Yes, the Vishwas are the same as the Vishwadevas. This excerpt from the Markandeya Purana describes how when Vishwamitra took Harishchandra's kingdom from him, five of the Vishwadevas spoke out, and Vishwamitra put a curse on them to be born as humans:
But then spoke five Vishwadevas in pity, "This Vishwamitra is very wicked; what worlds will he obtain, who has uprooted this best of sacrificers from his throne? By whose funeral ceremony further shall the soma juice expressed at the great sacrifice by purified, by drinking which shall we reach the exhilaration that is preceded by incantations?" ...
Having heard their remark, the sage of the Kaushika race, exceedingly enraged, cursed them -- "Ye shall all assume human form." And propitiated by them, the great Muni added, "Although in human form, ye shall have no offspring. There shall be neither marriage nor wives for you, nor hostility: freed from love and anger ye shall be gods again." Thereupon those gods descended to the mansion of the Kurus with their own portions; they were born from the womb of Drauapdi as the five grandchildren of Pandu. Hence the five heroic Pandaveyas did not take to themselves wives, through the curse of that great Muni.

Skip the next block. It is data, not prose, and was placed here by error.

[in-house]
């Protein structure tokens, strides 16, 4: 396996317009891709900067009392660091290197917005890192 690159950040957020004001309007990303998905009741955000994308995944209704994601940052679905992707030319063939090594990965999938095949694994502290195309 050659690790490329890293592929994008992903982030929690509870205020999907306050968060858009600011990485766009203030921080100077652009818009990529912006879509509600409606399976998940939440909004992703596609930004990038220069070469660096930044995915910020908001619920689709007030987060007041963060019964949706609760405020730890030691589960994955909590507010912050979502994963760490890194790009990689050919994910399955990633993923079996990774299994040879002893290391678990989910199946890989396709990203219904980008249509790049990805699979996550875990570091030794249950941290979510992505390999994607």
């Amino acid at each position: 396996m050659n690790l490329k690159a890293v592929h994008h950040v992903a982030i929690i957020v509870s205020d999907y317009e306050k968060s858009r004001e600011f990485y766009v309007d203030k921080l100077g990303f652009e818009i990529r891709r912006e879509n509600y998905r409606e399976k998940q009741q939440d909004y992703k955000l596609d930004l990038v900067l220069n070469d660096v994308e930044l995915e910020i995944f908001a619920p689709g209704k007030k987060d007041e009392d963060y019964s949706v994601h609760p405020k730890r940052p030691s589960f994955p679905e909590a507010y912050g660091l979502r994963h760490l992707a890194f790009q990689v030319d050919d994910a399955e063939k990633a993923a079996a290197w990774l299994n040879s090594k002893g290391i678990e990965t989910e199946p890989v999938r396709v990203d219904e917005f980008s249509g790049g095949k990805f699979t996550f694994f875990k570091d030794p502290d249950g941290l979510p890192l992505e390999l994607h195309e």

In any case, the chapter you're quoting may have either a transmission error or a translation error, because all other references to the Upapandavas don't mention Draupadi having a son named "Nakula". They just mention five sons: Prativindhya, Sutasoma, Srutakarman, Satanika, and Srutasena. See this chapter of the Adi Parva of the Mahabharata, this chapter of the Vana Parva, etc.